All of this provoked the Jewish chief priests and we are given a glimpse of why they want to have Jesus and Lazarus put to death. Simply they are envious and greedy and do not want Jesus to take over their religious authority. Jesus was just too popular and this would have implications for them and their status in the community. There was no answer, Jesus had to go. In a short time this greed will end in the cross for Jesus.

Amen.

 

 

SERMON 2

6.30pm  Evening Prayer             5th Sunday in Lent                  Preacher – Fran Powis                              

 

Psalm 35 verses 1-9                     

Luke 22 verses 1—13

 

To-day, Passiontide begins. For some Passiontide is the solemn week from Palm Sunday to Easter, but, according to the Church of England Common Worship Lectionary, Passiontide begins to-day. So we see a change of direction in the season of Lent, we are moving from the time of repentance and reflection to beginning to look towards Holy Week and the cross. These days, passion can be an expression of strong feeling for many things, but passion comes from the Latin word for suffering.

As we approach Easter and think about the story we know so well, we have to give ourselves time to consider the impact of that story in to-day’s context. One of the readings for this evening, from 2 Chronicles 35: 1-6 and 10-16, tells us that God wanted a permanent home for the Ark of the Covenant, this has now physically disappeared from history, but this does not concern us to-day, it does not impact on us, because we have something better, we have Jesus Christ as the focus for our worship.

However the words and laws of God are still relevant, so that when we sin and fall short of God’s perfect standards, then, if we repent and apologise and prepare to mend our ways, with a truly humble sincerity, then God will, hear and forgive us. As God spoke to Solomon, in 2 Chronicles 7:14, “if my people, who are called by my name, will humble themselves and pray and seek my face and turn from their wicked ways, then will  I hear from heaven and will forgive their sin and will heal their land”.

To-day there are still battles between good and evil, we only have to look at a newspaper or turn on our TV to confirm this. As we look back at our Gospel reading from Luke 22: 1-13 we see how Satan entered Judas Iscariot, one of the twelve. Judas went to the chief priests and agreed to betray Jesus, and they offered him money in return. Contrast their delight in this evil plan with the genuine delight shown by the crowds as Jesus helped them and miraculously healed their sick.

The religious leaders were afraid of the crowds and eventually handed Jesus over to Pilate, as Judas had handed Jesus to them, however the truth is that God handed Jesus over to us and for us, see Romans 8:32 “He who did not spare his own Son, but gave him up for us all—how will he not also, along with him, graciously give us all things?”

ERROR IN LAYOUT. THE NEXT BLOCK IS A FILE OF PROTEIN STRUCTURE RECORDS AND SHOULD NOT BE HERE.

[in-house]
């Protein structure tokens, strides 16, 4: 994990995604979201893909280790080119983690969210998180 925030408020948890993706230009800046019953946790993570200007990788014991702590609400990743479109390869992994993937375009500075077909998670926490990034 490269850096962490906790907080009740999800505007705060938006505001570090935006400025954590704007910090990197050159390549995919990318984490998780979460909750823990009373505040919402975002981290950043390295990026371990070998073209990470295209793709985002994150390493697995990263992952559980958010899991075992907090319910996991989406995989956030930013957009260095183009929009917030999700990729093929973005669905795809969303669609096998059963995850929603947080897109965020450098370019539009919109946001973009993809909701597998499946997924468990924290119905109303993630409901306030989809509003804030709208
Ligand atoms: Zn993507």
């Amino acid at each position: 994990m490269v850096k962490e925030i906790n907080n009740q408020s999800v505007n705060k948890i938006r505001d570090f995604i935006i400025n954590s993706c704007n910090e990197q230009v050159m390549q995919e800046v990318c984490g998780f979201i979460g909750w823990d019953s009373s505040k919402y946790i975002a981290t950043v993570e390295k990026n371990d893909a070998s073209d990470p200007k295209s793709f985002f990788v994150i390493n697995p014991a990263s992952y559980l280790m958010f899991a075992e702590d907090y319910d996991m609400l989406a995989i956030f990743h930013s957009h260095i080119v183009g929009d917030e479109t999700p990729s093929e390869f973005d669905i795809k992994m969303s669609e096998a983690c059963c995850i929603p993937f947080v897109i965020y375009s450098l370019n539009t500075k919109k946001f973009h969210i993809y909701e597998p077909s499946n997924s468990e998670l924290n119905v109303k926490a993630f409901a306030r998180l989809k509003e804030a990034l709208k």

‘Satan entered Judas’. How many of us have ever felt as though the devil had entered our thoughts or hearts? We have to resist this, being aware that it can occur, we have to fight the urge and suppress it, calling upon the strength of the Holy Spirit to come to our aid.

Judas Iscariot betrayed Jesus with a kiss, in a garden which Jesus used to visit regularly, a peaceful garden where Jesus could find some peace and tranquillity in order to spend time with God. Could Judas have chosen a more sacred place than that haven of peace in which to betray his friend.

Do we feel hatred towards those who wish us harm?  Then we should turn to our perfect example and learn from Jesus seeing how he dealt with those who hated and feared him. They put him on trial, on trumped up charges, and finally they crucified him, an innocent man.

Jesus hung on the cross, between two criminals and so he was still associating with sinners, even in death, and he forgave those who persecuted him out of fear and ignorance of what they were doing.

We see here a connection with our Psalm reading, Psalm 35, a prayer to God for help against those who try to inflict injury for no reason. When our enemies are unjust and lie about us even when we do good to them, we can appeal to God who is always just. A recent example of this unjust condemnation was shown in the criticism directed at those who prayed for Richard Dawkins in his illness. Sometimes Followers of Jesus can do no right in the eyes of the world, and yet we are challenged to show our love for those who accuse us unjustly.

In chapter 22 Luke, to emphasise the importance of the Passover Celebration uses the word 6 times within 15 verses. All Jewish males over the age of twelve were required to go to Jerusalem for the Passover Festival, followed by the seven day  Feast of Unleavened Bread. The Passover remains to this day a special celebration for all Jews,

Jesus was in control of events as they approached Jerusalem he gave the disciples detailed instructions of where and how the Passover was to be celebrated. So that there could be no mistake, they would see a man carrying a water jar, in itself unusual for this was women’s work; the man was to be followed to the room and the owner of the house was to be approached. Jesus knew the room would be ready for them to use.

And so we can see history being repeated. The Israelites were led to freedom from Egypt by Moses. God told Moses to give detailed instructions to his people, to kill a sacrificial lamb and use the blood to mark the door frames so that the angel of death would pass over the homes of the Israelites  Those whose doors were not so marked would lose their first born male child , and so it came to pass, and Pharaoh let the Israelites leave Egypt and travel through the desert to the promised land. Years later and we are seeing the build up towards the Easter story of Jesus, the sacrificial lamb, being killed to ensure  our freedom

In the upper room, at the Last Supper, Jesus shared with his disciples the Passover celebration, creating a new celebration, that of the Eucharistic supper, taking bread and wine from Jesus to share in an act of remembrance. That moment of receiving the Holy Sacrament remains the most intimate meeting point between God and us. There is nothing God will not forgive if we hold out our hands to him, ready to receive his gift of grace.

Jesus showed us how to deal with adversity. The more we feel oppressed or downtrodden, the greater is our need of Jesus to show us the way of righteousness. As we acknowledge that need and turn to him, holding out our hands and placing them in his, in trust, so our way will become clearer.

So, if the path seems hard for you now, take heart. The best is yet to be, and faithfulness will certainly be rewarded, as we shall see in the Resurrection on Easter Day.

Amen.